Besides, weapons had also landed and were collected by Tiger's men. One of the weapons was given to actor Sanjay Dutt by bollywood film makers Samir Hingora and Hanif Kadawala.
1993 blasts: Sanjay Dutt in the dock
The apex court modified the nine year jail term awarded by TADA court to Hingora to the jail term already undergone.
Hingora had supplied AK-56 rifles, magazines, cartridges and hand grenades, which were part of the illegal consignment to be used in the blasts, at Dutt's Pali Hill residence and has spent six and half years in jail.
Kadawala was shot dead in February 2001 by two unindentified men during the trial of the case.
Movie star Sanjay Dutt, 36, is mobbed by fans as he walks out of the high-security Auther Road prison in Bombay 17 October after he was granted bail. (AFP)
The apex court upheld the five-year jail term awarded to Zaibunnisa Anwar Kazi, who also was found guilty of storing AK-56 rifles and hand grenades.
No home-cooked food for Dutt this time
The court also upheld the conviction and five-year sentence of Yusuf Mohsin Nulwalla, a close friend of Dutt, who was held guilty of destroying the weapons which were kept at Dutt's house.
The punishment of two-year jail term of Kersi Bapuji Adjania, who was also sentenced for destroying weapons in Dutt's possession, was also upheld.
According to CBI, Nulwalla had picked up the weapons from Dutt's house and took them to Adjania and then destroyed them.
Sanjay Dutt and fellow inmate Yusuf Nulwalla sit in a police van in Mumbai on 02 August 2007, as they are moved from the city's Arthur Road jail to Yerawada Jail in Pune. (AFP)
The court, however, dismissed Maharashtra government's appeal against the acquittal of Ajai Yash Prakash Marwah who was charged by the probe agency of keeping the pistol recovered from Dutt's residence while other weapons were destroyed by convicts Nulwalla and Hingora.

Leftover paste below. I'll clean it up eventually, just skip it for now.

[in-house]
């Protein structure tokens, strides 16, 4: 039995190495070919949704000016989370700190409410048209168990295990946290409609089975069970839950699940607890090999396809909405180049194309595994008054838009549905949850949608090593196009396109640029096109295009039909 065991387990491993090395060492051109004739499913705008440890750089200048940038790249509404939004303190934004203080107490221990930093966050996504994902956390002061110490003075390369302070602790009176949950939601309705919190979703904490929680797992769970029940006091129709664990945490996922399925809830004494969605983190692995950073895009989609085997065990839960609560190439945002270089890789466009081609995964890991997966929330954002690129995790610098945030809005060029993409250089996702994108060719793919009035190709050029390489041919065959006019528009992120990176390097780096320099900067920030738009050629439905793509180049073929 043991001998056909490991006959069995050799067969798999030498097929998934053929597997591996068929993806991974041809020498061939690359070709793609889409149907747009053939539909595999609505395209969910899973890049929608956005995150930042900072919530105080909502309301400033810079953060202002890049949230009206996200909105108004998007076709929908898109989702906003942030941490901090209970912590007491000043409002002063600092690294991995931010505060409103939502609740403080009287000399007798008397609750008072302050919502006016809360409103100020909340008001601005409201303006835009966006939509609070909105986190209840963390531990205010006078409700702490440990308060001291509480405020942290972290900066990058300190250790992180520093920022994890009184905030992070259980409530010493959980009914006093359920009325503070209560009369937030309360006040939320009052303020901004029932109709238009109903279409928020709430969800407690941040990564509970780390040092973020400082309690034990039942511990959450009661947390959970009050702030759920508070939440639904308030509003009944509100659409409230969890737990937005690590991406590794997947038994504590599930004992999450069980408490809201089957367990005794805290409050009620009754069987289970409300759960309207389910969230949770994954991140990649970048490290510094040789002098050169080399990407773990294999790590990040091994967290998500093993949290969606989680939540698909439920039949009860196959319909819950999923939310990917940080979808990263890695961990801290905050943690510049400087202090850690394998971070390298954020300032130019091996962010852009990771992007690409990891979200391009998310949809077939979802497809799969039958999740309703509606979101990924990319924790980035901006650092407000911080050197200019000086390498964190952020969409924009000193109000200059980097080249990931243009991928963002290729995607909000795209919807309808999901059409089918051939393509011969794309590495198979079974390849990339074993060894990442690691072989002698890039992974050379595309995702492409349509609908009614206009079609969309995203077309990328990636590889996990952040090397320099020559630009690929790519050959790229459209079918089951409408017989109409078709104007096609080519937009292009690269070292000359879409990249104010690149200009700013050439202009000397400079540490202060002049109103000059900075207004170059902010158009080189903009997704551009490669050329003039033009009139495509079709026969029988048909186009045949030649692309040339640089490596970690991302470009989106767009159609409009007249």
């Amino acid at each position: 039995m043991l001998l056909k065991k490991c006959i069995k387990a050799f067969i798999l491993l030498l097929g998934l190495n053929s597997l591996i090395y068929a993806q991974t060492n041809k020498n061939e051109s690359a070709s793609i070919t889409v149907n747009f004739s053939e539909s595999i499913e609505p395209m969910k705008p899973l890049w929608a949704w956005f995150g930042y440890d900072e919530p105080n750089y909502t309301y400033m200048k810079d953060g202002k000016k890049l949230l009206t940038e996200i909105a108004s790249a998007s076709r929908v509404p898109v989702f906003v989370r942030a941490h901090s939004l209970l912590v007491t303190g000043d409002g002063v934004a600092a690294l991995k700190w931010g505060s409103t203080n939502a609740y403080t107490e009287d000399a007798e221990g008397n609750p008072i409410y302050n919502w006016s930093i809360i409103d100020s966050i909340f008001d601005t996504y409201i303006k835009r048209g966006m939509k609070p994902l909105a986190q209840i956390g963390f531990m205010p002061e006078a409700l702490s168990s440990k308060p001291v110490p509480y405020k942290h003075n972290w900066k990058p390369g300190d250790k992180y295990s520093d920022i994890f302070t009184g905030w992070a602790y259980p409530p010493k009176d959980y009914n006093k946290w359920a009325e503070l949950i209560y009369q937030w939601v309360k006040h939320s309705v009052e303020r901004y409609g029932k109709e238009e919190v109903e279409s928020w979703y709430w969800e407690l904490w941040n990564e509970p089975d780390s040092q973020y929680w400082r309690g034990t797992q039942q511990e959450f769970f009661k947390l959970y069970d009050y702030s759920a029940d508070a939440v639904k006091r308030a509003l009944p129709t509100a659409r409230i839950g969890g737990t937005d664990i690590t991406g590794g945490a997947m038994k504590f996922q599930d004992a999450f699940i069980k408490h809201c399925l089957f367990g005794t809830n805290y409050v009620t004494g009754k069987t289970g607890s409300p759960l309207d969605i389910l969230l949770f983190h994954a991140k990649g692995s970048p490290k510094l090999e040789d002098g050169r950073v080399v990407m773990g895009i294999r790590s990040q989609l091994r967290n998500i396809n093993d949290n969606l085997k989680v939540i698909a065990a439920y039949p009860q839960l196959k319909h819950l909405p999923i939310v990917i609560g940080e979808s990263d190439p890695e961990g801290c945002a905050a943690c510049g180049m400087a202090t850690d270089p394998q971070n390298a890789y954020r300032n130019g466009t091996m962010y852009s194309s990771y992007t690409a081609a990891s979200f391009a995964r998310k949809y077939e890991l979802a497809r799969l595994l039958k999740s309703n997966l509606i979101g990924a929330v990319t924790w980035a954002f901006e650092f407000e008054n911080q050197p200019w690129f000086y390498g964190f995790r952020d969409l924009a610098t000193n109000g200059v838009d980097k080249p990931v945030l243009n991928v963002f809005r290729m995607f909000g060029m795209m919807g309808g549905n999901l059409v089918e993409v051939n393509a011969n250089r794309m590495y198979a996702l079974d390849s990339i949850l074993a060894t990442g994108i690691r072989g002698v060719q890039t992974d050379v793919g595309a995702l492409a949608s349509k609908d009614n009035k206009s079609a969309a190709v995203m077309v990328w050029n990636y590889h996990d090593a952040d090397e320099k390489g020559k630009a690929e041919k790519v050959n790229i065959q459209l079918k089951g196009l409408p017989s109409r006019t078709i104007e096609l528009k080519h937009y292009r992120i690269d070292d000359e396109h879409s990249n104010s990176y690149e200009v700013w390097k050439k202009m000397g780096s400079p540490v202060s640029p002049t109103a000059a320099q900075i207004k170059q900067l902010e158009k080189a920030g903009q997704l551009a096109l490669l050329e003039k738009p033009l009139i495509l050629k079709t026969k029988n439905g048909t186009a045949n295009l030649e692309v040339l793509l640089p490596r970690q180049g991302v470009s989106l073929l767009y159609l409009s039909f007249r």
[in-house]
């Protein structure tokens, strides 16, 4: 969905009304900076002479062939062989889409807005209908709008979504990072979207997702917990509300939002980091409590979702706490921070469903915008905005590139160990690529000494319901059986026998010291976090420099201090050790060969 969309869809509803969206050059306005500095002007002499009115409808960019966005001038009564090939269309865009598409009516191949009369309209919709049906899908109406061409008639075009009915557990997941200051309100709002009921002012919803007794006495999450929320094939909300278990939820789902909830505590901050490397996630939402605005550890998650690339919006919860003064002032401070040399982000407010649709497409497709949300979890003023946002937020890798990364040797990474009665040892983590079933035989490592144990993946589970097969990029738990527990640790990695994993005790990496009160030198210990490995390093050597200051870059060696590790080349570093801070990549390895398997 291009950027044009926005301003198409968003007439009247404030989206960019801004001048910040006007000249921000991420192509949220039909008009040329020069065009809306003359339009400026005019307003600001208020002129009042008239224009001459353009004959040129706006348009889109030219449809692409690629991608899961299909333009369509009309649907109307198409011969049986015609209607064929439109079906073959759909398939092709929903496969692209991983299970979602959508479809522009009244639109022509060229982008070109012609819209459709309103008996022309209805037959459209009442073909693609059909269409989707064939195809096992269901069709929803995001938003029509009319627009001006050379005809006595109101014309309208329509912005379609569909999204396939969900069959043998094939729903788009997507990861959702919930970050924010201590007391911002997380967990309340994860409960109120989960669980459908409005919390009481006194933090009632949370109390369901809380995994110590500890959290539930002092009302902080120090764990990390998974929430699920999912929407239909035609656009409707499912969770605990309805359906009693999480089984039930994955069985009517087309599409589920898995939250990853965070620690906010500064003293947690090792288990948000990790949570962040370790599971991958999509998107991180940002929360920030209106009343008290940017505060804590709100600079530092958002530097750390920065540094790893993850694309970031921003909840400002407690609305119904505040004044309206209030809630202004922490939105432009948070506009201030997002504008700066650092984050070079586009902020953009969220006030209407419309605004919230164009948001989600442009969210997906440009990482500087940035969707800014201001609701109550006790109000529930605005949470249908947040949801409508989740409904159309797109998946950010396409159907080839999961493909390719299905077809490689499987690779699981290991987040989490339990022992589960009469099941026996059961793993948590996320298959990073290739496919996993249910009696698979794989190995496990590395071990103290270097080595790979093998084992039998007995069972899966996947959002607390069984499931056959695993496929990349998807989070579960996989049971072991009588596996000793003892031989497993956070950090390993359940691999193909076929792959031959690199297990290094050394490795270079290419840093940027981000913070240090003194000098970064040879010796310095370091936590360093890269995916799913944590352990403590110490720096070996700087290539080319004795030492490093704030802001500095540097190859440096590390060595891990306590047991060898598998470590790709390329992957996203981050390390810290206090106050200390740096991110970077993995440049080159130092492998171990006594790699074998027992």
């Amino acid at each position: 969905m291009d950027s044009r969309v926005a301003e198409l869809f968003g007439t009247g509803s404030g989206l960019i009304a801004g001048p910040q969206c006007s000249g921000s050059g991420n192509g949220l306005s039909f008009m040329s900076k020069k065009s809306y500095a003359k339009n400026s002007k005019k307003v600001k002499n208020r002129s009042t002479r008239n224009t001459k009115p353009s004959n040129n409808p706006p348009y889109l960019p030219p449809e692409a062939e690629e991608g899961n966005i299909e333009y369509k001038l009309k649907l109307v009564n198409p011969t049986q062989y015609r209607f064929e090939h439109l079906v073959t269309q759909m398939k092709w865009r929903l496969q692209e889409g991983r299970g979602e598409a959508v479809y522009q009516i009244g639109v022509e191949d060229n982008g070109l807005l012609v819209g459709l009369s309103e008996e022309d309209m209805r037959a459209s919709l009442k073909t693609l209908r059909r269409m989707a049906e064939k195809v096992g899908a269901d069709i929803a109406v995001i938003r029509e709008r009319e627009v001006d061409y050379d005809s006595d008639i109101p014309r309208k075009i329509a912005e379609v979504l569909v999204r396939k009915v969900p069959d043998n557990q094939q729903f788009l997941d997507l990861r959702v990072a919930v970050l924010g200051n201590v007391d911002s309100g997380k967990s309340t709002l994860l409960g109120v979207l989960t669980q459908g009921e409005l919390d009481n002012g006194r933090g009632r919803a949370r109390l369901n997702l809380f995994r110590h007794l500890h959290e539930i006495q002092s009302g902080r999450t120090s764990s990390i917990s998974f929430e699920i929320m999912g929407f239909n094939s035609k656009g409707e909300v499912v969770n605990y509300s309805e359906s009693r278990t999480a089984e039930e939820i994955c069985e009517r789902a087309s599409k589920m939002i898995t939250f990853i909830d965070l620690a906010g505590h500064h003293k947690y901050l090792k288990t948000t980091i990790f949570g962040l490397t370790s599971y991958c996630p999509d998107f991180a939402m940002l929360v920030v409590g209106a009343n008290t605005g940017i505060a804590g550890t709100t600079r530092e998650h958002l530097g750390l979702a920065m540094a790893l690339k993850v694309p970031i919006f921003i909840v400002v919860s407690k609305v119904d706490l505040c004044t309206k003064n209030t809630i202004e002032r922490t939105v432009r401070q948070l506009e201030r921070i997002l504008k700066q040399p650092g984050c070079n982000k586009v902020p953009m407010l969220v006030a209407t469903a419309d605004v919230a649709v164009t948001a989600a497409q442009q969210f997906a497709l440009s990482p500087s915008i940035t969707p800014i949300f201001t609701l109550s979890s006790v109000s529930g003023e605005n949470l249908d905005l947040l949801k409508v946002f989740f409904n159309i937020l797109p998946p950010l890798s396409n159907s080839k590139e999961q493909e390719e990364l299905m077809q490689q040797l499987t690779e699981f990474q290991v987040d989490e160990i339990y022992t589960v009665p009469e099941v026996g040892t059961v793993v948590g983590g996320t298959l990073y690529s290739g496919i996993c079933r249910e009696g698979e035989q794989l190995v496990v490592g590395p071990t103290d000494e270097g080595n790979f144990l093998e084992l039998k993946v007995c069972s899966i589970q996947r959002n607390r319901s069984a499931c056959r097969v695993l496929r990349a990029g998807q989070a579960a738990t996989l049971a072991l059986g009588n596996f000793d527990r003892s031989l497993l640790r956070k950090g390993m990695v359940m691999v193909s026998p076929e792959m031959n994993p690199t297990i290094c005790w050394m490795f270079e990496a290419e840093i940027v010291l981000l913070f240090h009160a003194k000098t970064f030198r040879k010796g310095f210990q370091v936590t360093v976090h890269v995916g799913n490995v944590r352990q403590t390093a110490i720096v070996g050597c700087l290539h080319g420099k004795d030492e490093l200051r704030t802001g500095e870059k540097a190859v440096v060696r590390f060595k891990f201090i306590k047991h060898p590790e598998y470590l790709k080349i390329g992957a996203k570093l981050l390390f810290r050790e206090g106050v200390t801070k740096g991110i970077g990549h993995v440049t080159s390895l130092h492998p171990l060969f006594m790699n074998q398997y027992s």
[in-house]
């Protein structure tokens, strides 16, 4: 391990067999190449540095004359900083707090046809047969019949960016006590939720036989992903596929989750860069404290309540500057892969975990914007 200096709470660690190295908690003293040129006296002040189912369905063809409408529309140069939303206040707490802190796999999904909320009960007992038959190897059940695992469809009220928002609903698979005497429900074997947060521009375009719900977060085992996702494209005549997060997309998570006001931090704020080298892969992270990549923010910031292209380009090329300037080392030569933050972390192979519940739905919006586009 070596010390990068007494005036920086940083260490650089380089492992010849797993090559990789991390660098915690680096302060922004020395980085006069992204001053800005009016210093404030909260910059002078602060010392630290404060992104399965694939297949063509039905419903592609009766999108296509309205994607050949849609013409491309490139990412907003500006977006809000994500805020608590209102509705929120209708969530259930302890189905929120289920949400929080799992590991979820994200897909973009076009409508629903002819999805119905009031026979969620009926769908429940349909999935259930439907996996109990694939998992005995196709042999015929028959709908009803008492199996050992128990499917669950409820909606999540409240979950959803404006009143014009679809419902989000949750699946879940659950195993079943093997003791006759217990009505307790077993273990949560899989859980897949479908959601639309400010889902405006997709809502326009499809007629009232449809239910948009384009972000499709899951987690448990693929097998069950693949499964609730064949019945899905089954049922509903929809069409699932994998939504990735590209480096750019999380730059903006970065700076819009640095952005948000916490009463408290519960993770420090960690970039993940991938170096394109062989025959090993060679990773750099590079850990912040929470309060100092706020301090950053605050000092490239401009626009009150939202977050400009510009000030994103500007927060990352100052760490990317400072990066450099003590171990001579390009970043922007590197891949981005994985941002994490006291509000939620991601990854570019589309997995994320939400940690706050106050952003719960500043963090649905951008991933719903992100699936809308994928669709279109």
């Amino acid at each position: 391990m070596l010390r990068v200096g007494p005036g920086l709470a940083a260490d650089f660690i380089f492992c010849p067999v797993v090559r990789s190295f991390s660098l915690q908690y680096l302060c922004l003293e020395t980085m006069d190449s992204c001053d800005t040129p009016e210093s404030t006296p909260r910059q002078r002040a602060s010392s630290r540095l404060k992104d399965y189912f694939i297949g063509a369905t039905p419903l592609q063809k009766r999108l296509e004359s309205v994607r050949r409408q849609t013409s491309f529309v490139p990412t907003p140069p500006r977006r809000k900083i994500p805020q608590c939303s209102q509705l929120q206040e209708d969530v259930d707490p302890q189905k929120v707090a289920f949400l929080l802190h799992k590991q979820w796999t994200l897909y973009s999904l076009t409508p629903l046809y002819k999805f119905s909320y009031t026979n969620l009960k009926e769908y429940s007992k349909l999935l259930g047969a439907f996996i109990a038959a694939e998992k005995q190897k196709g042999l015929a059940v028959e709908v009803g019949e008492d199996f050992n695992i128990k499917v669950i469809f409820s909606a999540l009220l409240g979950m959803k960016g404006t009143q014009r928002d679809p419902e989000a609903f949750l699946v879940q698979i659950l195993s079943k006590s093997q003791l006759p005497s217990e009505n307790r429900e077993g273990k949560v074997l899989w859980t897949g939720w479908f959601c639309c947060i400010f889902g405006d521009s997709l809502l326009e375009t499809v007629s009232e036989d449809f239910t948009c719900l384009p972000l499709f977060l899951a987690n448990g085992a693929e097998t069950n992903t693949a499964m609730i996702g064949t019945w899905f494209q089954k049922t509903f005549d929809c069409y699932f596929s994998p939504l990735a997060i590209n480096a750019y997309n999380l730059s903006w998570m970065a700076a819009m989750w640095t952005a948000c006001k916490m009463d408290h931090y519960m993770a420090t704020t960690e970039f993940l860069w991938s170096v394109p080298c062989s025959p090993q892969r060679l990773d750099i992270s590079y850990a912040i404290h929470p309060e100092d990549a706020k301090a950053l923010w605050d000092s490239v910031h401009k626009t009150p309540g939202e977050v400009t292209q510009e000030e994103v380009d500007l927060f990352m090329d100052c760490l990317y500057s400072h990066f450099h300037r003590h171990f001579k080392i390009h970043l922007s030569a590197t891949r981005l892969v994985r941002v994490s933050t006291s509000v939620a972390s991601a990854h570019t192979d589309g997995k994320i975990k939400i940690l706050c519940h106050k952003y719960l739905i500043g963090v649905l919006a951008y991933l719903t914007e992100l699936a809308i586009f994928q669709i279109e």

The self-inculpatory confession of the Bollywood actor that he possessed fire arms led to his conviction and award of five years jail term by the Supreme Court which termed his statement under TADA as a "substantive" piece of evidence. Read more: Marriage, kids, nothing could save Sanjay from jail
"The appellant not only implicates himself in the above said statement but also amongst others the appellant Yusuf Nulwalla. The abovesaid confession has been duly recorded by PW-193 (a police officer) who has proved the compliance with the provisions of law while recording the confession."
"The abovesaid confession is a substantive piece of evidence and it has been held in a series of judgements that the confession can be the sole basis of conviction, if recorded in accordance with the provisions of TADA," the court said.
A bench of justices P Sathashivam and B S Chauhan refused to accept the plea that Dutt retracted from from confessional statement. Sanjay Dutt only foolish, not a terrorist: Counsel
"The retraction statement was not made at the first available opportunity. After the recording of his confession, within 10 days, the accused was released on bail by the High Court, and the accused remained free for a considerable period of time.
"In fact, the judgement delivered by the Constitution Bench on 09.09.1994 also noted down that the said confession of the accused remained un-retracted. The retractions were made many months after the recording of the confession," it said.